Chicken Scratch’s Tim Byres and his fried chicken. photography by Kevin Marple

Business Lunch: Chicken Scratch

Smoke chef Tim Byres gets gourmet with fried chicken.

Fried chicken is having its moment in Dallas, though some would argue that it’s never strayed far from the spotlight. Sure, diners have always been able to lick their fingers with greasy delight at downhome spots such as Babe’s Chicken Dinner House and Celebration Restaurant. But that’s home cooking de rigueur.

Surprisingly, the crispy picnic favorite is popping up in some of the city’s finest kitchens such as Fearing’s, Oddfellows, and the newly opened Sissy’s Southern Kitchen & Bar. At these restaurants, pedigreed chefs lend fried chicken a gourmet touch while never straying too far from the dish’s humble origins.

Add chef Tim Byres to that deep-fried mix. Recently honored as the People’s Best New Chef: Southwest by Food & Wine magazine, Byres is chef and co-owner of Smoke in Oak Cliff. There he dazzles diners with his heritage-influenced cuisine, featuring house-smoked meats and seasonal, local produce. Byres is used to reinventing rustic fare: braised lamb shank with green lentils, pit roasted cabrito with tamarind goat’s milk cajeta, and coffee-cured beef brisket, to name a bit of Smoke’s delicous menu.

For his latest endeavor, Byres turns his attention to fried chicken. Chicken Scratch is the type of place that elicits an “it’s so Austin” response, as if quirky and hip were limited only to the Hill Country. Setting next to a trailer park on the border of Oak Cliff and West Dallas, the restaurant is way cooler than it could ever be described in words. Sharing its space with sibling bar The Foundry, Chicken Scratch’s oversized gravel patio is dotted with picnic tables and anchored by a bandshell made of wood pallets—a crazy Dali-esque work of art—where local bands perform at night. A line of bisected shipping containers outfitted with second-hand couches and chairs make for cozy retreats. Inside the restaurant, the smart repurposed decor continues with a chandelier made of plastic milk crates and even a swing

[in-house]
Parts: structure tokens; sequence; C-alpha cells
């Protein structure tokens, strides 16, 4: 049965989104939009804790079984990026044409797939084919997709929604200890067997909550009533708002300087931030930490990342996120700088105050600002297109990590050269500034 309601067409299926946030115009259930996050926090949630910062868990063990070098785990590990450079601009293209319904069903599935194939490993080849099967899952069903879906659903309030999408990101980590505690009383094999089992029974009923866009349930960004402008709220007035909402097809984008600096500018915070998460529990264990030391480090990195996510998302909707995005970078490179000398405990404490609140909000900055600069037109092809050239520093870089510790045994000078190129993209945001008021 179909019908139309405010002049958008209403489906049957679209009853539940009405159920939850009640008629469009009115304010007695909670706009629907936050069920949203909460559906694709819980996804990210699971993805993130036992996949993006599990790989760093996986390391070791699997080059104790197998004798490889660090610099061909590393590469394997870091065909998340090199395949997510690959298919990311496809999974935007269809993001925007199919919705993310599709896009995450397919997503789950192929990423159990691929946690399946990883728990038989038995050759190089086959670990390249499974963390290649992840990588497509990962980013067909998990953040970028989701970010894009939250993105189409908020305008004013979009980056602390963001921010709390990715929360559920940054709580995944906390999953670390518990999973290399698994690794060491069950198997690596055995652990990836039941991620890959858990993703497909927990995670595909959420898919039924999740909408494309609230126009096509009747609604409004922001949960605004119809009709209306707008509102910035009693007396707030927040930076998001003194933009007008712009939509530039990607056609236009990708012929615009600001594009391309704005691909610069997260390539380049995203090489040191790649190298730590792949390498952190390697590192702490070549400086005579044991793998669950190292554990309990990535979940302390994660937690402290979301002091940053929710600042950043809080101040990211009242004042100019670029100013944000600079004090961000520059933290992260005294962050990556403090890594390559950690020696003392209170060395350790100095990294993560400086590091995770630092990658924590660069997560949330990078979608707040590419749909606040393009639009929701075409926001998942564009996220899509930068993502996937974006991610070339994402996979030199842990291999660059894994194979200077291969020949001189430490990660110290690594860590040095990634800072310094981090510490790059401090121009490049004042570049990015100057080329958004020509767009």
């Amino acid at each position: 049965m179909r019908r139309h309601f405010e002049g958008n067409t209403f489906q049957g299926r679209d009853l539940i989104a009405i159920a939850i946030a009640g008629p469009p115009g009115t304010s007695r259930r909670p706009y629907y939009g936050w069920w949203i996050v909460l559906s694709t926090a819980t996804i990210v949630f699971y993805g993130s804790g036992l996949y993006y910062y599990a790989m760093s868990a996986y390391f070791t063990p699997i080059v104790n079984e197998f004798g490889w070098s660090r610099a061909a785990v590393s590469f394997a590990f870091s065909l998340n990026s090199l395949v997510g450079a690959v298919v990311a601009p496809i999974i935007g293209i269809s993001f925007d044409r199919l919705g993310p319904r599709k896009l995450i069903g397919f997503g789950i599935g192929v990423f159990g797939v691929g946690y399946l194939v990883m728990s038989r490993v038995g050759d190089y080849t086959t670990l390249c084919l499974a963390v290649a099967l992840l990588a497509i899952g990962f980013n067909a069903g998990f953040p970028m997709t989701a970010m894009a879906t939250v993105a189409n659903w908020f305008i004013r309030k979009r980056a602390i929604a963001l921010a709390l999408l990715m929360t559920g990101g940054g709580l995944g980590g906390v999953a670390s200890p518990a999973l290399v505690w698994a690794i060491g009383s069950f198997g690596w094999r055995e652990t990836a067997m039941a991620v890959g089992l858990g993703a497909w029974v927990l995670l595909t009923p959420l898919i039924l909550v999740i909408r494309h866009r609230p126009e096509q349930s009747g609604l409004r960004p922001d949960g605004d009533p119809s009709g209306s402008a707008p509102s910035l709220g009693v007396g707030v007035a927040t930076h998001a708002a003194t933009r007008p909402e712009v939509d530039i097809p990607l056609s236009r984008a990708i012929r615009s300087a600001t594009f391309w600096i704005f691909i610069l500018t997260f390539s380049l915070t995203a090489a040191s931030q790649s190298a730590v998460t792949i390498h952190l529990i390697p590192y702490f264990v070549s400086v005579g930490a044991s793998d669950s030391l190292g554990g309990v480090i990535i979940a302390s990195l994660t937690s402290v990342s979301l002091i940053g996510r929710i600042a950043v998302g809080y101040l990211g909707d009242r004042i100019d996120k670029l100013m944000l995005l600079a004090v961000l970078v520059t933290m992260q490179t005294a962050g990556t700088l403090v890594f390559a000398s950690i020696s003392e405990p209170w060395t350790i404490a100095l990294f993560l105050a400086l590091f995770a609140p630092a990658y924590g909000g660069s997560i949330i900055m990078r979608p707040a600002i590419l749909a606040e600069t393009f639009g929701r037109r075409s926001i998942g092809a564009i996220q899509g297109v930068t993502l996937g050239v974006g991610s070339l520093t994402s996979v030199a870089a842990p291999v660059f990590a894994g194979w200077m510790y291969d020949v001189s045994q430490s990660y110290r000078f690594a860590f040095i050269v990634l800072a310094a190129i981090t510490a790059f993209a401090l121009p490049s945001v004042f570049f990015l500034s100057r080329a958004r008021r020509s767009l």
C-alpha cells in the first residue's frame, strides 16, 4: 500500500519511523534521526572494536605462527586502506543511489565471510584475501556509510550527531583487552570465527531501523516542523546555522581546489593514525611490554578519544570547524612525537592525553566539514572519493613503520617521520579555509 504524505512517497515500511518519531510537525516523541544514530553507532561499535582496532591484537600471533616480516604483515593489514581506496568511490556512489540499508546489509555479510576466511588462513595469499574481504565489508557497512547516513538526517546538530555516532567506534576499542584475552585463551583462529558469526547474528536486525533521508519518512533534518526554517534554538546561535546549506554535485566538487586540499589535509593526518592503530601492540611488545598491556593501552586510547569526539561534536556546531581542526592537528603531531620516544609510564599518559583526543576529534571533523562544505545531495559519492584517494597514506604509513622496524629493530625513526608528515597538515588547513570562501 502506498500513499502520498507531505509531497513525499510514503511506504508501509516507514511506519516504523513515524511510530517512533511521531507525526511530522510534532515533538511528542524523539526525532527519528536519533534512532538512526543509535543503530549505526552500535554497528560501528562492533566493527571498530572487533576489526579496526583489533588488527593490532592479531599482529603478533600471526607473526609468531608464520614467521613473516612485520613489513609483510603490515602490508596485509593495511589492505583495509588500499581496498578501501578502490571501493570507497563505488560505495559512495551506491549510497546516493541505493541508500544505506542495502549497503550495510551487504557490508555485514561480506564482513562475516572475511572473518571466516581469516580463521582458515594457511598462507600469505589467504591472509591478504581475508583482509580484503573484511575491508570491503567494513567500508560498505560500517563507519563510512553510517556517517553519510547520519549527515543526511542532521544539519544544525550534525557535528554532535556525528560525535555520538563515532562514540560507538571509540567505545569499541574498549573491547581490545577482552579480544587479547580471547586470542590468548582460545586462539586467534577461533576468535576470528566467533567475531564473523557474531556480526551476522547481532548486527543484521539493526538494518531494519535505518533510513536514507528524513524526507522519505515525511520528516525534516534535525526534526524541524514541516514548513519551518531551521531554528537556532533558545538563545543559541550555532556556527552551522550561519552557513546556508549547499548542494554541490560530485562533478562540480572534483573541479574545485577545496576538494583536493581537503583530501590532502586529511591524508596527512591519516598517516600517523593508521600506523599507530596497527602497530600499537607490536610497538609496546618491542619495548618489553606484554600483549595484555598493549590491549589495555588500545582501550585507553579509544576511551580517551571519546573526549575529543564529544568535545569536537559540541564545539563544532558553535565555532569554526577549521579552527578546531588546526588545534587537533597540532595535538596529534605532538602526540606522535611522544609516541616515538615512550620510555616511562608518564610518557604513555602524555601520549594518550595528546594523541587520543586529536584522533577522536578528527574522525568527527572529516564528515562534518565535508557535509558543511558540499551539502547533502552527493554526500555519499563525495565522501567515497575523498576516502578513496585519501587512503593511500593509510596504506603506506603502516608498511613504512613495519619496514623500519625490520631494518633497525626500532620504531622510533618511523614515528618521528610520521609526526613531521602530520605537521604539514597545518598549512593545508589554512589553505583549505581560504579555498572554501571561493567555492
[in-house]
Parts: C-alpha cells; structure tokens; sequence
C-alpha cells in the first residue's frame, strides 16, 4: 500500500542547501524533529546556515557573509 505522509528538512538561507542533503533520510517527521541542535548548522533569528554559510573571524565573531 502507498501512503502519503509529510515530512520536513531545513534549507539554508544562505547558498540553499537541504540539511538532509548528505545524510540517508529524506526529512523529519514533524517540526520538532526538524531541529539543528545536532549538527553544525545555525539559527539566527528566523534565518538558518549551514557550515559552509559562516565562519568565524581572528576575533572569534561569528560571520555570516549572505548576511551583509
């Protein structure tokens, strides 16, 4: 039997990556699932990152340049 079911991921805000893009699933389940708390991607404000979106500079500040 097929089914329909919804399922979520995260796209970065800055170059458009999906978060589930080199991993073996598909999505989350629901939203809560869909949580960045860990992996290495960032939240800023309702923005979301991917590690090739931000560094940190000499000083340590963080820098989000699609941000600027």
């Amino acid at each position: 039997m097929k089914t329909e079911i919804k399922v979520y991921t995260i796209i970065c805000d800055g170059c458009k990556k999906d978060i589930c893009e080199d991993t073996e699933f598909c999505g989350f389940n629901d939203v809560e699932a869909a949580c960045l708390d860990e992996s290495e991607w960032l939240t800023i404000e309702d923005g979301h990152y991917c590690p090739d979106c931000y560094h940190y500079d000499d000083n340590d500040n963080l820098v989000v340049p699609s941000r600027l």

in the corner.

And then there’s the food. Byres fries his chicken in cast-iron skillets. The crust takes on a rich, deep gold hue and is finished with a bit of oregano vinegar honey. It’s slightly sweet, crackling perfection. Whether you prefer white or dark meat, the chicken is always succulent. Pecan-smoked rotisserie chicken is likewise moist and delicious, though not quite as addictive as its fried cousin. That same chicken is stuffed in moist, tasty tamales.

Sides and salads were a bit spotty. Collard greens stewed in chiles was the standout, with a nice peppery kick. Mashed potatoes and mac ‘n’ cheese were adequate at best. For vegetarians, the quinoa salad with pickled veggies was a hearty, meatless alternative, though a bit heavy-handed with the dressing. Dessert is limited to family-friendly popsicles in flavors such as kiwi, strawberry banana, and cantaloupe. But, personally, I say sit down with one of Byres’ crumbly, fresh-baked biscuits and top it off with the aforementioned honey. It’s a homey yet sweetly gourmet way to end the meal—that and licking your fingers, of course.